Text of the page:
[LLVMdev] FW: LLVM IR is a compiler IR

David A. Greene greened at obbligato.org
Thu Oct 6 14:20:53 PDT 2011

Michael Clagett <mclagett at hotmail.com> writes:

> It is actually the first of your alternatives above that I was hoping
> to achieve and the reason I was thinking this would be valuable is
> twofold.  First, I don't have so much faith in the quality or optimal
> character of my own byte code implementations.  The core 32 opcodes
> tend to be high-level implementations of low-level operations in
> dealing with the elements of the virtual machine

Ok, so these are mildly complex operations.  It makes sense to start
with some kind of machine-generated asm implementation to get optimized
performance.  Don't write the opcode implementations in asm directly.
Write them in a high level language and compile them to native code.
See below.

> The top of data and return stacks are mapped to register EAX and EDI,
> respectively, and the address reg is mapped to ESI.

Does this have to be the case?  See below.

> It was my general feeling that a good SSA-based compilation mechanism
> like that of LLVM could do a better job at maximizing the use of the
> Intel's limited resources than I could.

As an alternative to using the JIT, would it be possible to implement
each opcode in its own interpreter function and compile them statically?
Of course there would be call overhead interpreting each opcode.  Once
you've got that you could apply various techniques such as threading the
interpreter (not multiprocessing, but threading the interpreter as in
http://en.wikipedia.org/wiki/Threaded_code) to eliminate the overhead.

I don't think there's any particular reason to rely on the JIT unless
you want to take it a bit further and optimize a specific sequence of
opcodes seen when interpreting a specific program.  But then we're
getting into the various Futamura transformations.  :)

> Moreover, as long as code remains at the VM instruction level, these
> resources are even more constrained than usual.  EDX needs to be
> preserved to hold the VM instruction pointer.  EAX, ESI and EDI need
> to be preserved for the purposes outlined above.

Why do those registers need to be preserved?  Imagine the interpreter
were written completely in a high level language.  The compiler doesn't
care which register holds a stack pointer, data pointer, etc. as long as
the virtual machine's state is consistent.

> Similar considerations apply to simply reducing from 10 instructions
> to 1 or 2 instructions operations that at the VM level require the
> stack, but that at the intel assembler level would more naturally be
> handled in registers.

Ah, ok, this is interesting.  You want to change the execution model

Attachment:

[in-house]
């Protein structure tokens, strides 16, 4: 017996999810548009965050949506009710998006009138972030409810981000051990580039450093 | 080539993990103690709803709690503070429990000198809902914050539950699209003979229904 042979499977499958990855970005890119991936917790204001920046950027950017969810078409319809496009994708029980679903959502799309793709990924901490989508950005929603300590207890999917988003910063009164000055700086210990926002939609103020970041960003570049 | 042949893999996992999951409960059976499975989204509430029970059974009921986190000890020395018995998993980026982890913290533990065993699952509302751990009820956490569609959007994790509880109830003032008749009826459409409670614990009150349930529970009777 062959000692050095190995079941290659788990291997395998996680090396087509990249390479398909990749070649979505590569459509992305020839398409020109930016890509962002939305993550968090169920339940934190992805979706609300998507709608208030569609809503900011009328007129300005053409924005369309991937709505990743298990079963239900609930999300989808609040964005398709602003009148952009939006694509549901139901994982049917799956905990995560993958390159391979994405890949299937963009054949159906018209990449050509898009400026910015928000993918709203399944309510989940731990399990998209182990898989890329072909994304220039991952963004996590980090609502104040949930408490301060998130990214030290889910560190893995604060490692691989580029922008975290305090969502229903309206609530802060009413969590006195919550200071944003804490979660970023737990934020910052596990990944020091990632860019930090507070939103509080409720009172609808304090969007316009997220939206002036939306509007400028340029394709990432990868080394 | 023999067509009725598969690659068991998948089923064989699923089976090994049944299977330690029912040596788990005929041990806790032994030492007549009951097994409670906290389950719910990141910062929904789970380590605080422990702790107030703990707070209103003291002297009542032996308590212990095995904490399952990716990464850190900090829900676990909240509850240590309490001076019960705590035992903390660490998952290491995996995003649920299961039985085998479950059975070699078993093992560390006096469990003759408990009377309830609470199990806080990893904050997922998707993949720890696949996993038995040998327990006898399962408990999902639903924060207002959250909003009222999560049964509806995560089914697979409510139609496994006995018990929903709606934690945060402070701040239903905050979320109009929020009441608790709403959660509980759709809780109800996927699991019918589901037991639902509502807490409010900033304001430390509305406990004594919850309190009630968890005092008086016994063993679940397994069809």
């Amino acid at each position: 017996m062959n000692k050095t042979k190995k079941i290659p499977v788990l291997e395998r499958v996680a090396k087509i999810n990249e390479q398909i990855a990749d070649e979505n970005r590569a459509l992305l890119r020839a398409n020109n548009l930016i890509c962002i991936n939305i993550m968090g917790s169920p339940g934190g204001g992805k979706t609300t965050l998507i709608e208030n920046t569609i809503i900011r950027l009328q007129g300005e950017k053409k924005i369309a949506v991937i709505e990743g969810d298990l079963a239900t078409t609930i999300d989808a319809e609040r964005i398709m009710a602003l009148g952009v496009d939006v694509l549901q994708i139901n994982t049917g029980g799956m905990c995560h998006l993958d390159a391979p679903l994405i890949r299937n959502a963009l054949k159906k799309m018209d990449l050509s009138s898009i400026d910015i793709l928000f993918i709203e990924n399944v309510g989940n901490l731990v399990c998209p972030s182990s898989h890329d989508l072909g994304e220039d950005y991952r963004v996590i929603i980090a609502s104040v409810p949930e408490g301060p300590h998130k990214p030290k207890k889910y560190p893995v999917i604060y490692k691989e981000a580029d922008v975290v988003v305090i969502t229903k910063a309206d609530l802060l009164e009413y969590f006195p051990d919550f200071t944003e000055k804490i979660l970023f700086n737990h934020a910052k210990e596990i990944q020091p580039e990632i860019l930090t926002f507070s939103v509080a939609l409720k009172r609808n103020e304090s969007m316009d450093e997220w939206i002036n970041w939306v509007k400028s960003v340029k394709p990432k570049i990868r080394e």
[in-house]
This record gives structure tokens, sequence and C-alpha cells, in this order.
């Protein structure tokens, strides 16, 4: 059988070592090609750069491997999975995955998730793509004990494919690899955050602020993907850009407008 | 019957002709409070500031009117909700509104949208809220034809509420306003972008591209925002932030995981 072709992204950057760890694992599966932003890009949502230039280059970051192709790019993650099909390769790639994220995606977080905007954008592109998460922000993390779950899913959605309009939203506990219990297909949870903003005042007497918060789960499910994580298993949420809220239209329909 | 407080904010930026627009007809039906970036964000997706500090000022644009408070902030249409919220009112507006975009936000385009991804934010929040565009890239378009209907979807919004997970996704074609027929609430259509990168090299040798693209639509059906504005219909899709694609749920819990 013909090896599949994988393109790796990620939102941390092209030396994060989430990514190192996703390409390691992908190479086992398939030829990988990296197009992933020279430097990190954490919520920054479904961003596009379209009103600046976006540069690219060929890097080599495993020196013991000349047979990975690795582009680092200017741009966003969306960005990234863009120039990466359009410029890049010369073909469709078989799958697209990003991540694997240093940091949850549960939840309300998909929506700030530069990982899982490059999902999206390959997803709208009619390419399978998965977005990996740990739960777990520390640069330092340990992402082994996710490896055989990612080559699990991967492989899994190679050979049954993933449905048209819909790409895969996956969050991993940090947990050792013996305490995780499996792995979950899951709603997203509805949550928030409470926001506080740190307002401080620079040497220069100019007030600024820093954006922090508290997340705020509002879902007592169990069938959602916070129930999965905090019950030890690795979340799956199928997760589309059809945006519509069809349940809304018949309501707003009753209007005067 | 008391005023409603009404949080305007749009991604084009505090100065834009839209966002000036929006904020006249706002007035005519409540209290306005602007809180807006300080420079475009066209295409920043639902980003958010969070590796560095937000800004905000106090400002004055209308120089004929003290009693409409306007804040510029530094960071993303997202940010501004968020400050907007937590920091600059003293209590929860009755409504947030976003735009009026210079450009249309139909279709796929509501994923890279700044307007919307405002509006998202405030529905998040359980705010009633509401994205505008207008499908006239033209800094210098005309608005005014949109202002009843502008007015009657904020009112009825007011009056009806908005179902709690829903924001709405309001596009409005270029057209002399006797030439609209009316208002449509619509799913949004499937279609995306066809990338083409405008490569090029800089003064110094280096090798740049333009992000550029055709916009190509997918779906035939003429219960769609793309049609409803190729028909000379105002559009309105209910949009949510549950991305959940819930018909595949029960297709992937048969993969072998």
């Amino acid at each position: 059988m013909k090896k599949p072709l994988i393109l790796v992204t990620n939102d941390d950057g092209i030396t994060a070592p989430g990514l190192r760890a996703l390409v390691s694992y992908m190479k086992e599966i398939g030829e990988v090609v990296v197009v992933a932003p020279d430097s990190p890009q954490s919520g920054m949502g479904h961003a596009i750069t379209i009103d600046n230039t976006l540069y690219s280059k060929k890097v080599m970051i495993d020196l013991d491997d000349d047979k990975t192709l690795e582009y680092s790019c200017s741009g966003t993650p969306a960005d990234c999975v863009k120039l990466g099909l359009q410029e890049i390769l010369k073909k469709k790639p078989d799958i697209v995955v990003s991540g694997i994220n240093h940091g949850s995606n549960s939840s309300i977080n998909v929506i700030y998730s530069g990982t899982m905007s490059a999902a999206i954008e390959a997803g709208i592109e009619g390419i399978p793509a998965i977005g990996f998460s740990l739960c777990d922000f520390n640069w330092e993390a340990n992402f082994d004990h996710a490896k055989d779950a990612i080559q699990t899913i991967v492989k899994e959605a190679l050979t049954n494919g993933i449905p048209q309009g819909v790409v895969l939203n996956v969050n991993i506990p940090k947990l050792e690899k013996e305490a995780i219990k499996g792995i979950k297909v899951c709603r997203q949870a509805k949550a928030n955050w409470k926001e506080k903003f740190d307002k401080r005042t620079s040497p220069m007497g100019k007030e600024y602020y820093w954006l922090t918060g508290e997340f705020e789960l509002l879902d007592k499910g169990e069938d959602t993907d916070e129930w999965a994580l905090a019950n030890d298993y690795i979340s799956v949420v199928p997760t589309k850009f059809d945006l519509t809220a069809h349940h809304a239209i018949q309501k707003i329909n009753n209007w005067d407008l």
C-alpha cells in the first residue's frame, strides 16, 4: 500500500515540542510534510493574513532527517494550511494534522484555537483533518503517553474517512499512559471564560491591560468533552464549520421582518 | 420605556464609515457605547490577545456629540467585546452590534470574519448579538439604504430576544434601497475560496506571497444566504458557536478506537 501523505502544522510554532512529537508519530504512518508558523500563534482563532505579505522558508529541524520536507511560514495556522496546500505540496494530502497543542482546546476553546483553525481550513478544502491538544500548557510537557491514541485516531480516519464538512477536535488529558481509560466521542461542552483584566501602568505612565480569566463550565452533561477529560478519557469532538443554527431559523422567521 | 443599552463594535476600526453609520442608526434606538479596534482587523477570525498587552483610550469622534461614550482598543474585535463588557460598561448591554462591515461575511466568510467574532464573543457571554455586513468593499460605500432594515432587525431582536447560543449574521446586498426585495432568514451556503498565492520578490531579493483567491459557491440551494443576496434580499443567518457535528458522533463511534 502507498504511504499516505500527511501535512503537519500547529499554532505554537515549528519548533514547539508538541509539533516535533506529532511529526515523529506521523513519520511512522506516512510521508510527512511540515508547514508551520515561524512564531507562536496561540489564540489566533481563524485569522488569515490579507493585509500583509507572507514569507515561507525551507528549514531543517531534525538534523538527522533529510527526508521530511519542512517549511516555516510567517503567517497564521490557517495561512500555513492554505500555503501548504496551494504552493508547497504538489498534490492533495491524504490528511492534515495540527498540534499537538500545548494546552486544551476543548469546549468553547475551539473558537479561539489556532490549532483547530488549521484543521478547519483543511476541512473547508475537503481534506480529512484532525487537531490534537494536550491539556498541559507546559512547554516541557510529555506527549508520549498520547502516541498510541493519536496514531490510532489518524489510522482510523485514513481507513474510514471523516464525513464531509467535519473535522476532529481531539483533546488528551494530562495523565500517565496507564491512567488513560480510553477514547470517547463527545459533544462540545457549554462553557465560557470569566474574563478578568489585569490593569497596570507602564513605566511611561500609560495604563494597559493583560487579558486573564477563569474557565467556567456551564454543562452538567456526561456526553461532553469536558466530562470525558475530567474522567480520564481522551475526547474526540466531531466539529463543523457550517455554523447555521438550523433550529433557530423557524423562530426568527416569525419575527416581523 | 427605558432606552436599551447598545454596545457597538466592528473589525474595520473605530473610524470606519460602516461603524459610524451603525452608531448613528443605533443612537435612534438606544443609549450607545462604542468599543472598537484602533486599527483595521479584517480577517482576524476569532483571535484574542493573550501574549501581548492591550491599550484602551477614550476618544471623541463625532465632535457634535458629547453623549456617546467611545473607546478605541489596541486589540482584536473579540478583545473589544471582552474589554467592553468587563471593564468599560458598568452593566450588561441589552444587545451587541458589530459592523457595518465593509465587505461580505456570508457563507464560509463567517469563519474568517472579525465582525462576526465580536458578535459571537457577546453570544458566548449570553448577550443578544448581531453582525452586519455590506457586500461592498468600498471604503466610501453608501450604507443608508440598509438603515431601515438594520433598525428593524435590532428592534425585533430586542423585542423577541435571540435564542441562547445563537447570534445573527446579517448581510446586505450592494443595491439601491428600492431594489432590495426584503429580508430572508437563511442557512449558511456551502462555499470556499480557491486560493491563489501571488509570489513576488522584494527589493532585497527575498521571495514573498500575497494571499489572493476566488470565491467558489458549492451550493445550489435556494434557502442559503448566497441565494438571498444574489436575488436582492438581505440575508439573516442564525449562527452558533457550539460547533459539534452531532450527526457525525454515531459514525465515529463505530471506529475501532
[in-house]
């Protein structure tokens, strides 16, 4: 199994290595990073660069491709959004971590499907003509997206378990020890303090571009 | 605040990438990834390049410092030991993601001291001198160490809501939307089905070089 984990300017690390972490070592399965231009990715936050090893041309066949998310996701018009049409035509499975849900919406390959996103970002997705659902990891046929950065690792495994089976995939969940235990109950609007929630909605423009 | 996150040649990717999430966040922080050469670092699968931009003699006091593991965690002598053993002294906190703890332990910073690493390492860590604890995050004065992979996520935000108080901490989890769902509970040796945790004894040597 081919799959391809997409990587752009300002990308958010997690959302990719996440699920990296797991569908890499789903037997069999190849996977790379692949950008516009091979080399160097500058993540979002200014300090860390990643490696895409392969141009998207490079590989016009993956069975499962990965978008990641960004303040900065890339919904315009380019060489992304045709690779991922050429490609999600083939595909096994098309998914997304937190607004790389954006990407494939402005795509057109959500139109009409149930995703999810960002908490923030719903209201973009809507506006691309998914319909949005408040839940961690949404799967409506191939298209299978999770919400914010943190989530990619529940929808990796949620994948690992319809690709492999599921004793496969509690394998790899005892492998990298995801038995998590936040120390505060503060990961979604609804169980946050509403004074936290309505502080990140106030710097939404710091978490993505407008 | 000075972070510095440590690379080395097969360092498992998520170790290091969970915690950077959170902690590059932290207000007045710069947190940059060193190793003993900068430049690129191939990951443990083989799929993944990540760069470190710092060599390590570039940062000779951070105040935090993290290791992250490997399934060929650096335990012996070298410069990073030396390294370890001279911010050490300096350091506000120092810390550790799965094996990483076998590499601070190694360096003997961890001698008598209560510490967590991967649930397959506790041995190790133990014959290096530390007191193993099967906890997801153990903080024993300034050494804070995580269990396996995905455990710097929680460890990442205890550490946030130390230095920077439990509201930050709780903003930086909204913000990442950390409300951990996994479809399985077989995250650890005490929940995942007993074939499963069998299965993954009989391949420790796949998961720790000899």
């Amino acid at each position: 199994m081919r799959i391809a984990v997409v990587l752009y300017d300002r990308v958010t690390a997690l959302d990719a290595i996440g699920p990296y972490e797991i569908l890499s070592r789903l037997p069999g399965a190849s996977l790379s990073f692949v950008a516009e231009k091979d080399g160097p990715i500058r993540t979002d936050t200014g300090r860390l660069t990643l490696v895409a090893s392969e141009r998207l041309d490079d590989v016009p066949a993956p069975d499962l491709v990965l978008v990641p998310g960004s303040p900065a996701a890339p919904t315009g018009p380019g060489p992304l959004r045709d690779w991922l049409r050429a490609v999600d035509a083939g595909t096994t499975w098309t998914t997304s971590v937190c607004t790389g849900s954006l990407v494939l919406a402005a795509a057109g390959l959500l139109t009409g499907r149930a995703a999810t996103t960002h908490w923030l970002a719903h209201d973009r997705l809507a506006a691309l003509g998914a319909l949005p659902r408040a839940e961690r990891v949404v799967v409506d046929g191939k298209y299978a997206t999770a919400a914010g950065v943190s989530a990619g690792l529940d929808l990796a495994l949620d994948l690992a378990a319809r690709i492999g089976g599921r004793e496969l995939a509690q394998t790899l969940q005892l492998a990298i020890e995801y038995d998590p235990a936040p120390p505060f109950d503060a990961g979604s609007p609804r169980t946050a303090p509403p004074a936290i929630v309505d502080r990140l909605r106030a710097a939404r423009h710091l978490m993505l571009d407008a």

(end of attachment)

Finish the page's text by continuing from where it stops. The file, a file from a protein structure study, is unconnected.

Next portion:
on-the-fly.  A grad school colleague of mine did something very similar
to this, translating a stack machine into a register machine.  Of course
he's a hardware nut so he designed hardware to do it.  :) Unfortunately,
I don't think he ever published anything on it.

Doing the threading thing mentioned above or the JIT/Dynamo thing
mentioned below can both accomplish this, I think, and without any
register constraints if I'm understanding you correctly.

> Finally, I just have the general feeling that more significant
> compiler optimizations can be effected across sequences of what are my
> vm opcode implementations.  This is a general feeling, but I'm hoping
> fairly well-founded.

Yes, that's true.  See the Futamura reference above.  Given a VM and an
input program, you can in fact generate an optimized executable.  This
is the logical extension of what you're getting at.

For this kind of thing a JIT makes sense.  You might have a look at what
the HP people did with Dynamo.  They got a lot of performance out of
translating PA-RISC to PA-RISC by doing exactly what you describe.

> Hope that explains my thinking better.  Does that change at all your
> view of the benefits that I might achieve from LLVM?

It doesn't change it in the sense that I think LLVM will work well for
this.  JIT speed could be an issue but that will be amortized if the
opcode sequence is executed enough times.

One way to speed up the JIT is to pre-generate a set of instruction
templates for each opcode that get filled in with specific information
available at runtime.  See the papers on DyC for some examples.  I
believe the Dynamo folks also took this route.  This would be quite
extensive work in LLVM but would be very valuable, I think.  Partial
evaluation papers may also be useful to explore.



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